‘The process is broken’: Welch talks healthcare and Congress at Rotary

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Rep. Peter Welch (D-Vt.) discusses healthcare at the Essex Rotary July 5. (Photo by Colin Flanders)

A simple regimen helps Peter Welch survive as Vermont’s lone congressman: exercise and bourbon, he joked. So far, he’s doing more of the former.

“But I’m getting nervous,” Welch said.

Home during a weeklong break, Welch stopped by the Essex Rotary to offer a glimpse into what he calls a Congress that’s lost its way, where lawmakers recently hatched one of this decade’s most hyped bills in secret and approval ratings over 30 percent are in a seven-year drought.

Perhaps that’s why the most common questions he fields from Vermonters these days aren’t about the president or North Korea or even healthcare.

“It’s, ‘Peter, why don’t you guys get together and get something done?'” he said.

Maintaining a functional Congress is now one of Washington’s biggest challenges, he said, prompting an “immense” amount of his energy aimed at building relationships across the aisle.

He offered the battle over healthcare as an unfortunate gauge. The rollout for the Affordable Care Act, or Obamacare, involved 14 months of hearings brimming with testimony from healthcare professionals, Welch said, leading to a slew of changes before the vote.

He compared that to Republicans’ efforts to repeal the law with the American Health Care Act, which he first saw in March during a marathon 27-hour hearing where no witnesses testified.

Republican leaders pulled the bill from the House floor in March before passing a restructured version in May. That bill would make major cuts to Medicaid and repeal taxes on the highest-income Americans, Welch said, forcing many who currently work full-time jobs to lose insurance.

The Senate since released its own plan that, according to the nonpartisan Congressional Budget Office, would reduce the deficit by billions over 10 years while leaving leave 22 million more people uninsured.

Last week, many Republican lawmakers faced backlash in  town halls in their home states for supporting the bill. GOP party leadership released it late last month after hashing it out behind closed doors.

“The process is broken down,” Welch said. “We have to have a much more open and honest discussion and give the public and members of the Congress the opportunity to review and kick the tires on any proposed legislation.”

Doing so requires departure from the comfort of one’s party in search of common ground, Welch said. For him, that means bringing a “Vermont way of doing business” to Washington and understanding that in public policy, listening is often more important than talking.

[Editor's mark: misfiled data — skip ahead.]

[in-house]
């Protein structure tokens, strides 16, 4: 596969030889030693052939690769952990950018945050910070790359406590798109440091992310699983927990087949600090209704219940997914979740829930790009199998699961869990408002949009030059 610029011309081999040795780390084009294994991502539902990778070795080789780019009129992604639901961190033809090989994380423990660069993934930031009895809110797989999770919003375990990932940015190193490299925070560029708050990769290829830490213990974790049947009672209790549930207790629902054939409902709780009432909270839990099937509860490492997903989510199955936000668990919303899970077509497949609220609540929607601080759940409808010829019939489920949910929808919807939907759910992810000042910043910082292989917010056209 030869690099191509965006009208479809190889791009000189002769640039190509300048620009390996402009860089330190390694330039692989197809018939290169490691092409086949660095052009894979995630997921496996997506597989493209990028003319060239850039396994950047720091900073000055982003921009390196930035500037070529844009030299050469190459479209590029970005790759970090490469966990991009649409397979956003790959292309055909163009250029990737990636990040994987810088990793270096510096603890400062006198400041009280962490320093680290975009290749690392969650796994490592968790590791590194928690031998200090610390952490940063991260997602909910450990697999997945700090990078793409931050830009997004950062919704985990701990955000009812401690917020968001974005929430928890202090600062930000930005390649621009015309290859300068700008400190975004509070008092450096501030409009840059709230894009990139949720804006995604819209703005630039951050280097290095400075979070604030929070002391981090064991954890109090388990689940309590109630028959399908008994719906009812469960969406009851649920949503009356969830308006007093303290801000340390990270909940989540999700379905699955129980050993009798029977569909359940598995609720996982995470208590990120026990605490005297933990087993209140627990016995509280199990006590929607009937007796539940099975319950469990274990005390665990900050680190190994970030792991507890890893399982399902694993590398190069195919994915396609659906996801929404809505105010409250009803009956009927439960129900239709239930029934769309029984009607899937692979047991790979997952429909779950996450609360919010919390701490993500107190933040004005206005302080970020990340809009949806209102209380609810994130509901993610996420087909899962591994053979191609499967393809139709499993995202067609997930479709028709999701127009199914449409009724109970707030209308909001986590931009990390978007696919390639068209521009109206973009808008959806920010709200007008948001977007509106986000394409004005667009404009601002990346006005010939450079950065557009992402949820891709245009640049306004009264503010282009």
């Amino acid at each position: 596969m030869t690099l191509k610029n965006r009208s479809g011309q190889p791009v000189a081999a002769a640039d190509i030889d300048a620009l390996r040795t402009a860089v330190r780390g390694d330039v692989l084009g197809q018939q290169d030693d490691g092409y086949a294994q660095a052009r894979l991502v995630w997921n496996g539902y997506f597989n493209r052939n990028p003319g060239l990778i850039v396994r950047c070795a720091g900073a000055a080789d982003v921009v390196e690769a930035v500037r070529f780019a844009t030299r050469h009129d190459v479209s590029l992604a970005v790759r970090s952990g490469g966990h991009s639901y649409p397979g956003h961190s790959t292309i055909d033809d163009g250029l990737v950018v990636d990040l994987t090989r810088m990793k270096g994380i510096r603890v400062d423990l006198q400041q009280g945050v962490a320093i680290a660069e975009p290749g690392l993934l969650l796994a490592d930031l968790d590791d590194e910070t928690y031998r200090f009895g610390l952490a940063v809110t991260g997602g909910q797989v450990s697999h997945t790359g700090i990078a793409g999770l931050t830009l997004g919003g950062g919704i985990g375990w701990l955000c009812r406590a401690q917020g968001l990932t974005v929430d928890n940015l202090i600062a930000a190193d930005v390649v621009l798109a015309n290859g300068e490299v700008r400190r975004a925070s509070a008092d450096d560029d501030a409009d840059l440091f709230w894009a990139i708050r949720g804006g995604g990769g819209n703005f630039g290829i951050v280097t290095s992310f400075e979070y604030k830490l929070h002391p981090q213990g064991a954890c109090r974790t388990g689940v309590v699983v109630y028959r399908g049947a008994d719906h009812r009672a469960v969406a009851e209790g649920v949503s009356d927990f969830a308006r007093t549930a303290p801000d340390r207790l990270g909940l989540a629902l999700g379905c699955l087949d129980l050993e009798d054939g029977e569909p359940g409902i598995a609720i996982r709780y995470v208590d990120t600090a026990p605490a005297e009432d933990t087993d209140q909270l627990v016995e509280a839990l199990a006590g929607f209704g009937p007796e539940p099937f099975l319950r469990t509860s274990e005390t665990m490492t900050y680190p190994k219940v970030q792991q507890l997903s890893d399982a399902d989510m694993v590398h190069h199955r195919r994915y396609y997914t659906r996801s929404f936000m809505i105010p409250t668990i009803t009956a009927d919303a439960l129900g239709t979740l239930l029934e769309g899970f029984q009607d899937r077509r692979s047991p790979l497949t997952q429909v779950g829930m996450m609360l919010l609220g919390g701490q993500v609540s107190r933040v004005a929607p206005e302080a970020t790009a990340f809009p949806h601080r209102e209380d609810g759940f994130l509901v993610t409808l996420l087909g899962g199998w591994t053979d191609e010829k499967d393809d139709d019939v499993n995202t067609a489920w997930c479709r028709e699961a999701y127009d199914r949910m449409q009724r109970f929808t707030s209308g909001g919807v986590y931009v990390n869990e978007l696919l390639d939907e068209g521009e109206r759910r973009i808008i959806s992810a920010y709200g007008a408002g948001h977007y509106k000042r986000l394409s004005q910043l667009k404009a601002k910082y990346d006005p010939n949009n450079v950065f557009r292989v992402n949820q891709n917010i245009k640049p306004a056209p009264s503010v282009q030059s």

What better place to start than healthcare, he said.

Welch believes lawmakers need to stop debating over the subsidy equations and instead address the overall cost of healthcare, starting with the pharmaceutical industry.

Earlier this year, data released by the Centers for Disease Control and Prevention showed nearly 10 percent of American adults don’t take their medications because they can’t afford to.

Welch pointed to EpiPens, which are sold for over $600 a box despite each device containing only about $1 worth of epinephrine.

“They’re just unbelievable how expensive they are,” Welch said. “And nobody has any control.”

Welch said the problem was summed up in a letter by a Vermont mother whose son requires the medicine: “I have to choose between purchasing something I can’t afford or taking a loss I can’t endure,” she wrote.

The U.S. is the only country in the 34-member Organization for Economic Cooperation and Development that doesn’t regulate drug prices, according to a paper published in March by the American College of Physicians.

That group called on the U.S. government to take measures to halt bulging costs and recommended more rigorous price transparency standards.

“My frustration, frankly, is that this is a place where Republicans and Democrats need to get on the same page,” Welch said. “Whatever your theory is, and whoever the payer is … there’s a place of commonality here.”

Yet amid Washington’s dysfunction, Welch finds inspiration in the way Vermonters have “filled the vacuum” with local discourse.

He said that’s why he feels lucky to be Vermont’s representative; when constituents learn he’s working with a Republican on a bill, they don’t say he’s selling out, he said. Rather, they’re reassured.

In the same vein, he encouraged people to lead by example in their own spheres of influence. The strength of local institutions and the spirit of democracy depends on it, he said, and can’t whither “just because you’re discouraged with how things are going.”

Welch said the same applies for every lawmaker in Washington, himself included.

“We don’t pick the times we’re in. We just decide whether we’re going to engage and do the best we can in those times,” he said.